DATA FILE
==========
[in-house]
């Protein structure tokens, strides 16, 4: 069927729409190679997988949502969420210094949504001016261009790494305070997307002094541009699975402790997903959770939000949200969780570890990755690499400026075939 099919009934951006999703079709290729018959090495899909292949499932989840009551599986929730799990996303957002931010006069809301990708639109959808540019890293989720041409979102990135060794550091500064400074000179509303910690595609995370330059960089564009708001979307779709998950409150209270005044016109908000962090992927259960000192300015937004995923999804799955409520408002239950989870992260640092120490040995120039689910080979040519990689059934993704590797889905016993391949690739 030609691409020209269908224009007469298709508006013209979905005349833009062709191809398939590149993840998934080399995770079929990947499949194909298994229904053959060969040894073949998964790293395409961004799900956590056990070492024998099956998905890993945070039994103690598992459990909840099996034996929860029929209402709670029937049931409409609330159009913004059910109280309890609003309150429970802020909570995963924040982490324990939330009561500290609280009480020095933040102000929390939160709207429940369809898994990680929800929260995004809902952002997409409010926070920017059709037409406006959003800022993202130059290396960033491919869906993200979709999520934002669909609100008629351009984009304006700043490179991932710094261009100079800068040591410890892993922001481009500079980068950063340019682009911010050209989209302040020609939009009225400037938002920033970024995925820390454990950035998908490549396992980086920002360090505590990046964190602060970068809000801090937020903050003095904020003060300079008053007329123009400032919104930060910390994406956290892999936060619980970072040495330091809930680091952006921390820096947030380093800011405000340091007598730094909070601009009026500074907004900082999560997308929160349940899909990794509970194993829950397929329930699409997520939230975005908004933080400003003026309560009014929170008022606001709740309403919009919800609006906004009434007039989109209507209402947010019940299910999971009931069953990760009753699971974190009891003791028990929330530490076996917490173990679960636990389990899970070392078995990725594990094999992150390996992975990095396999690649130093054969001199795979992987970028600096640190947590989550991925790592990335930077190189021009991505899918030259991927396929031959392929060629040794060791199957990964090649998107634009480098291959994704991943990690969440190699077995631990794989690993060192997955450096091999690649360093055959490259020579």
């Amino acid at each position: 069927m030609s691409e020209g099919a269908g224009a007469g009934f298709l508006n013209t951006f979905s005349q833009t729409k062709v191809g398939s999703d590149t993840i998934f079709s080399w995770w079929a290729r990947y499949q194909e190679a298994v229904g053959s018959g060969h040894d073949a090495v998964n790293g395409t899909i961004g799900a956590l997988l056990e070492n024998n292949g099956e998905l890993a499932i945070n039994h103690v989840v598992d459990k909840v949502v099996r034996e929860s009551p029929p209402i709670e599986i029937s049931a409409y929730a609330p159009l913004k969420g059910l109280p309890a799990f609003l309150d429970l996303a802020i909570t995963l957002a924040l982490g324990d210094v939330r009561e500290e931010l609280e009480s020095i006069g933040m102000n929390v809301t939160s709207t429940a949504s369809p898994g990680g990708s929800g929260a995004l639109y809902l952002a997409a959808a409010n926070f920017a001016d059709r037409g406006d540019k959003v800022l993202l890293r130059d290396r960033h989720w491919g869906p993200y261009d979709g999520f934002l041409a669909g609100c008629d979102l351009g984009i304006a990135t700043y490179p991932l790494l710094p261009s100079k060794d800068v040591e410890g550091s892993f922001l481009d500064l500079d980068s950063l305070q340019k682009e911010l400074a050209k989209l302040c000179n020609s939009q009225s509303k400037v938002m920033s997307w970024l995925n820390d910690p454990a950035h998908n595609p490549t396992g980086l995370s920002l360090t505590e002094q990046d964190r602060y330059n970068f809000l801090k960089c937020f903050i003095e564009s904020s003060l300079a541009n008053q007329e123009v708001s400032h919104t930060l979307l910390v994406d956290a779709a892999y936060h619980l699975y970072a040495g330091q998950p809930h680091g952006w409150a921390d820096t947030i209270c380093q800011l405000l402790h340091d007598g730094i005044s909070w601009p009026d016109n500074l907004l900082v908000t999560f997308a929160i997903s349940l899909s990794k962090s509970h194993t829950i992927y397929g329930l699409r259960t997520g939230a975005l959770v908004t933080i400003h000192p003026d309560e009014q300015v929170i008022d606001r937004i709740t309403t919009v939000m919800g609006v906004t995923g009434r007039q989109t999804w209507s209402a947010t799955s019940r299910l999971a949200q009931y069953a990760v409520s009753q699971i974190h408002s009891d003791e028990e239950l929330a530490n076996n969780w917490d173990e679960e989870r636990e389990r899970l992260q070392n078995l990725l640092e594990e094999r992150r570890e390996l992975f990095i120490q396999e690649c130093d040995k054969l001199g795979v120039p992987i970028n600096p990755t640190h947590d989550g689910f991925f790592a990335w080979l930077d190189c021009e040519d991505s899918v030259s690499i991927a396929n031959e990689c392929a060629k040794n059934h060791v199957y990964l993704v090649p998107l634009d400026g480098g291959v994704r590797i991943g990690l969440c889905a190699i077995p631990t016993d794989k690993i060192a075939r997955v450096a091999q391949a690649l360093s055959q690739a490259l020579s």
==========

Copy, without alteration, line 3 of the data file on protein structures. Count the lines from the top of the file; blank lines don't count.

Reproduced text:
């Amino acid at each position: 069927m030609s691409e020209g099919a269908g224009a007469g009934f298709l508006n013209t951006f979905s005349q833009t729409k062709v191809g398939s999703d590149t993840i998934f079709s080399w995770w079929a290729r990947y499949q194909e190679a298994v229904g053959s018959g060969h040894d073949a090495v998964n790293g395409t899909i961004g799900a956590l997988l056990e070492n024998n292949g099956e998905l890993a499932i945070n039994h103690v989840v598992d459990k909840v949502v099996r034996e929860s009551p029929p209402i709670e599986i029937s049931a409409y929730a609330p159009l913004k969420g059910l109280p309890a799990f609003l309150d429970l996303a802020i909570t995963l957002a924040l982490g324990d210094v939330r009561e500290e931010l609280e009480s020095i006069g933040m102000n929390v809301t939160s709207t429940a949504s369809p898994g990680g990708s929800g929260a995004l639109y809902l952002a997409a959808a409010n926070f920017a001016d059709r037409g406006d540019k959003v800022l993202l890293r130059d290396r960033h989720w491919g869906p993200y261009d979709g999520f934002l041409a669909g609100c008629d979102l351009g984009i304006a990135t700043y490179p991932l790494l710094p261009s100079k060794d800068v040591e410890g550091s892993f922001l481009d500064l500079d980068s950063l305070q340019k682009e911010l400074a050209k989209l302040c000179n020609s939009q009225s509303k400037v938002m920033s997307w970024l995925n820390d910690p454990a950035h998908n595609p490549t396992g980086l995370s920002l360090t505590e002094q990046d964190r602060y330059n970068f809000l801090k960089c937020f903050i003095e564009s904020s003060l300079a541009n008053q007329e123009v708001s400032h919104t930060l979307l910390v994406d956290a779709a892999y936060h619980l699975y970072a040495g330091q998950p809930h680091g952006w409150a921390d820096t947030i209270c380093q800011l405000l402790h340091d007598g730094i005044s909070w601009p009026d016109n500074l907004l900082v908000t999560f997308a929160i997903s349940l899909s990794k962090s509970h194993t829950i992927y397929g329930l699409r259960t997520g939230a975005l959770v908004t933080i400003h000192p003026d309560e009014q300015v929170i008022d606001r937004i709740t309403t919009v939000m919800g609006v906004t995923g009434r007039q989109t999804w209507s209402a947010t799955s019940r299910l999971a949200q009931y069953a990760v409520s009753q699971i974190h408002s009891d003791e028990e239950l929330a530490n076996n969780w917490d173990e679960e989870r636990e389990r899970l992260q070392n078995l990725l640092e594990e094999r992150r570890e390996l992975f990095i120490q396999e690649c130093d040995k054969l001199g795979v120039p992987i970028n600096p990755t640190h947590d989550g689910f991925f790592a990335w080979l930077d190189c021009e040519d991505s899918v030259s690499i991927a396929n031959e990689c392929a060629k040794n059934h060791v199957y990964l993704v090649p998107l634009d400026g480098g291959v994704r590797i991943g990690l969440c889905a190699i077995p631990t016993d794989k690993i060192a075939r997955v450096a091999q391949a690649l360093s055959q690739a490259l020579s």